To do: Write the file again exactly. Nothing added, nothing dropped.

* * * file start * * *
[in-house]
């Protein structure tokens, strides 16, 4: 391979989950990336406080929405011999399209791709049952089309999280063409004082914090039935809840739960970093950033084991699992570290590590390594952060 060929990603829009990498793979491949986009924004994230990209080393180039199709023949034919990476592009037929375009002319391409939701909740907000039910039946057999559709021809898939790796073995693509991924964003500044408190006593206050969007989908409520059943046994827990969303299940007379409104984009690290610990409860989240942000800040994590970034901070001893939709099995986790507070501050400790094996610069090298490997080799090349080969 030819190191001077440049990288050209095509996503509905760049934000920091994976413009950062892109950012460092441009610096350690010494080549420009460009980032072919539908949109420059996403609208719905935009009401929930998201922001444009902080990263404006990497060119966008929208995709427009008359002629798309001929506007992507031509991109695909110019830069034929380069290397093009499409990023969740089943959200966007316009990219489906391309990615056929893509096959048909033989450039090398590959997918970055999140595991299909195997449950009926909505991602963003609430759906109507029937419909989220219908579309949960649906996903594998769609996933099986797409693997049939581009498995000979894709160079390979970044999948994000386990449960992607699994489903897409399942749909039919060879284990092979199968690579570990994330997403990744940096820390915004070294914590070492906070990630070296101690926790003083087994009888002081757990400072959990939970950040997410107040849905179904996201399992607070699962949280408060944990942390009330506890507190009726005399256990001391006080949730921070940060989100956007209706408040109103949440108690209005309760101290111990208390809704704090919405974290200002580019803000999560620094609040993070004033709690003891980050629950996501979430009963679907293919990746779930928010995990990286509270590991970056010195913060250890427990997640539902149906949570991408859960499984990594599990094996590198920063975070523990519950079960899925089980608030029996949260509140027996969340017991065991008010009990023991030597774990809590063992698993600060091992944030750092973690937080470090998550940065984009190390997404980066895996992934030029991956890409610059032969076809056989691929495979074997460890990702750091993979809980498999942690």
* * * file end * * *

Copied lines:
[in-house]
């Protein structure tokens, strides 16, 4: 391979989950990336406080929405011999399209791709049952089309999280063409004082914090039935809840739960970093950033084991699992570290590590390594952060 060929990603829009990498793979491949986009924004994230990209080393180039199709023949034919990476592009037929375009002319391409939701909740907000039910039946057999559709021809898939790796073995693509991924964003500044408190006593206050969007989908409520059943046994827990969303299940007379409104984009690290610990409860989240942000800040994590970034901070001893939709099995986790507070501050400790094996610069090298490997080799090349080969 030819190191001077440049990288050209095509996503509905760049934000920091994976413009950062892109950012460092441009610096350690010494080549420009460009980032072919539908949109420059996403609208719905935009009401929930998201922001444009902080990263404006990497060119966008929208995709427009008359002629798309001929506007992507031509991109695909110019830069034929380069290397093009499409990023969740089943959200966007316009990219489906391309990615056929893509096959048909033989450039090398590959997918970055999140595991299909195997449950009926909505991602963003609430759906109507029937419909989220219908579309949960649906996903594998769609996933099986797409693997049939581009498995000979894709160079390979970044999948994000386990449960992607699994489903897409399942749909039919060879284990092979199968690579570990994330997403990744940096820390915004070294914590070492906070990630070296101690926790003083087994009888002081757990400072959990939970950040997410107040849905179904996201399992607070699962949280408060944990942390009330506890507190009726005399256990001391006080949730921070940060989100956007209706408040109103949440108690209005309760101290111990208390809704704090919405974290200002580019803000999560620094609040993070004033709690003891980050629950996501979430009963679907293919990746779930928010995990990286509270590991970056010195913060250890427990997640539902149906949570991408859960499984990594599990094996590198920063975070523990519950079960899925089980608030029996949260509140027996969340017991065991008010009990023991030597774990809590063992698993600060091992944030750092973690937080470090998550940065984009190390997404980066895996992934030029991956890409610059032969076809056989691929495979074997460890990702750091993979809980498999942690």